The article alleged that JPMorgan, which holds a number of derivatives in precious metals, attempted to lower the price of silver for its own profit. JPMorgan was quick to issue a response, stating there was no criminal or civil investigation into the company's silver trading practices.
But as word spread around the Web, readers' comments poured in with concerns over the news:
The Department of Justice just launched an investigation into JP Morgan for price manipulation in the silver/gold market. They didn't act alone. Why did they do it? Who was in on it? Who approved it?
– M. Bott
You haven't mentioned the price manipulation by Goldman Sachs and JP Morgan Chase. When they run out of road then we really are off to the races.
– Bertha V.
How about the accusations that the big banks are manipulating the gold and silver market to protect their giant short positions and keep the markets down?
The investigation was said to target JPMorgan's trades in the London Bullion Market Association exchange and the New York Mercantile Exchange for future paper derivatives trades. JPM increased its silver derivatives holdings by $6.76 billion in the last quarter of 2009.
The Post article followed news that the U.S. Commodities Futures Trading
Commission (CFTC) held a hearing on March 25 to examine whether position limits were necessary to curb metal market speculation, which was also picked up by readers:
I'm wondering why the press has been very quiet on the March 25th CFTC hearing regarding the manipulation of the precious metals market by the banks. Is it because this has the behind the scenes blessings of our Treasury Department?
– Ray G.
I understood from a broker there would finally be investigations into the manipulation of the market prices of gold, silver and platinum by Goldman Sachs. Newspapers should stimulate the necessity of these investigations because there has been talk of manipulation on a large scale by Goldman Sachs.
– Leonard K.
Metals industry representatives spoke out at the meeting expressing fear that recent high prices were actually manipulations by institutions like JPMorgan and Goldman Sachs Group Inc. (NYSE: GS).
"It is our belief that investment funds have been the major driver behind the record high prices we have seen in many commodities in recent years, including copper," said Jeff Burghardt, of the Copper and Brass Fabricators Council, at the meeting. "Increasing initial margin amounts charged to investment funds will be [an] effective solution to the problem."
While some meeting speakers blamed the market's regulation, others pointed their fingers at aggressive or greedy traders whose speculative moves would always have the potential to wreak havoc in markets.
"Passive speculators are an invasive species that will continue to damage the markets until they are eradicated," said Michael Masters, chief executive of Masters Capital Management.
But just how to erase the potential problems without creating an overregulated market was not decided, with some experts defending the current system.
"We've put a lot of work over the past 100 years to try and learn from the various mistakes in the market over the years and what we've ended up with is, I think, as good as it gets," said Diarmuid O'Hegarty, deputy chief executive of the London Metal Exchange.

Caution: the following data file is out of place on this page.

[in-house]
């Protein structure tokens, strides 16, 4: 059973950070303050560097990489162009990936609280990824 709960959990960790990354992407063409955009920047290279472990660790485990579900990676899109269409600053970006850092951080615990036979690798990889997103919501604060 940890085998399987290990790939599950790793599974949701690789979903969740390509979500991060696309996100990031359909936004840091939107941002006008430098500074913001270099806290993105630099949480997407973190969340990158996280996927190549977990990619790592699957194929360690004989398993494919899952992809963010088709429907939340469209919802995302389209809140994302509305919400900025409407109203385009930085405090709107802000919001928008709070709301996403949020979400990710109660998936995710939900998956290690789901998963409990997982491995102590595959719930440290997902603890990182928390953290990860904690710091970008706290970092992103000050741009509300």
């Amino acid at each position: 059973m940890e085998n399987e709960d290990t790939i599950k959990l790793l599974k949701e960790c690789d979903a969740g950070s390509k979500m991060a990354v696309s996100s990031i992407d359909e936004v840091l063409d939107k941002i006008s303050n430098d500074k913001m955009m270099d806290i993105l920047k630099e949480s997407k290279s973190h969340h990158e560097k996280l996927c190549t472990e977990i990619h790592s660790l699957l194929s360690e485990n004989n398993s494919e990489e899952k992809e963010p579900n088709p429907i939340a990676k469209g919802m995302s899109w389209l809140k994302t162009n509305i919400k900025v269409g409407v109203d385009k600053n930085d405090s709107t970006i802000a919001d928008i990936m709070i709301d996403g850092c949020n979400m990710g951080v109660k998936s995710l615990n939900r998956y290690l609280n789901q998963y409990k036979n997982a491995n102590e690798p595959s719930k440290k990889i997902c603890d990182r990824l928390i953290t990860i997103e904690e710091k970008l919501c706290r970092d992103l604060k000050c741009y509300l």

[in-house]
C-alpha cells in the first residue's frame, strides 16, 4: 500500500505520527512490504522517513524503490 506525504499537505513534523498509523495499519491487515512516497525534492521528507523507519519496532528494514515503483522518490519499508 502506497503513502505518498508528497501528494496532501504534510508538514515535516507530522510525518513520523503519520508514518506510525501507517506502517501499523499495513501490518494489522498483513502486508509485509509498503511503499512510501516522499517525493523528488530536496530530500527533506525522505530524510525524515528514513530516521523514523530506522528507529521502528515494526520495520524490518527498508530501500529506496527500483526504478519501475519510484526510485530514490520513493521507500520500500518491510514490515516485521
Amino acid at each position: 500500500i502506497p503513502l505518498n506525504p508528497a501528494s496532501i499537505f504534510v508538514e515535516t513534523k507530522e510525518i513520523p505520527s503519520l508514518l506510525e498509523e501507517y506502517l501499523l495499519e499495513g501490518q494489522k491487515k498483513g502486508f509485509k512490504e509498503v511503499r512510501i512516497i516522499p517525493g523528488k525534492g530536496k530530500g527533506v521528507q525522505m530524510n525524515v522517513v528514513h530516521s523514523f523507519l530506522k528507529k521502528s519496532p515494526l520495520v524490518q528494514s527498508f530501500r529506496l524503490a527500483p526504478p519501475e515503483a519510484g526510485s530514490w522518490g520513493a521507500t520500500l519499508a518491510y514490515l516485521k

O'Hegarty said implementing position limits in the copper market would be difficult because of the physical supply fluctuation during market cycles, but he assured the meeting attendees that there was no cause for concern about a physical short squeeze in copper.
Although there have been no formal accusations of price manipulation against JPMorgan in the silver market, there have been some other recent settlements regarding metals-market manipulation.
The hedge fund Moore Capital Management earlier this year agreed to pay $25 million to settle a CTFC investigation of its trading practices. The regulatory agency accused Moore of failing to supervise a portfolio manager who tried to "exert upward pressure" on futures contract prices of platinum and palladium.
The CFTC also settled a case that accused Morgan Stanley (NYSE: MS) and UBS AG (NYSE: UBS) of concealing a large crude oil-block trade last year. The CFTC alleged that employees at the companies conspired to buy a block of March 2009 oil futures and sell a similar amount of April 2009 contracts on the same day the U.S. Oil Fund was exiting early from a contract.
Morgan Stanley agreed to pay a $14 million penalty.
While it's no secret that big banks are making big profits off the precious metals market, true price manipulation and illegal trading practices have not been substantiated. But the "bankster gangsters" are holding on to physical supplies of commodities expecting prices to go up – which they are bound to keep doing. Look for the big guys to profit as prices climb, especially in gold and oil.
(**) Money Morning editors reserve the right to edit responses for grammar, length and clarity when posting on our Web site. Please include your name and hometown with your email.
News and Related Story Links:
- New York Post:
Feds probing JPMorgan trades in silver pit
- The Wall Street Journal:
Hedge Fund Settles Metals-Market Manipulation Case
- Money Morning News Archive:
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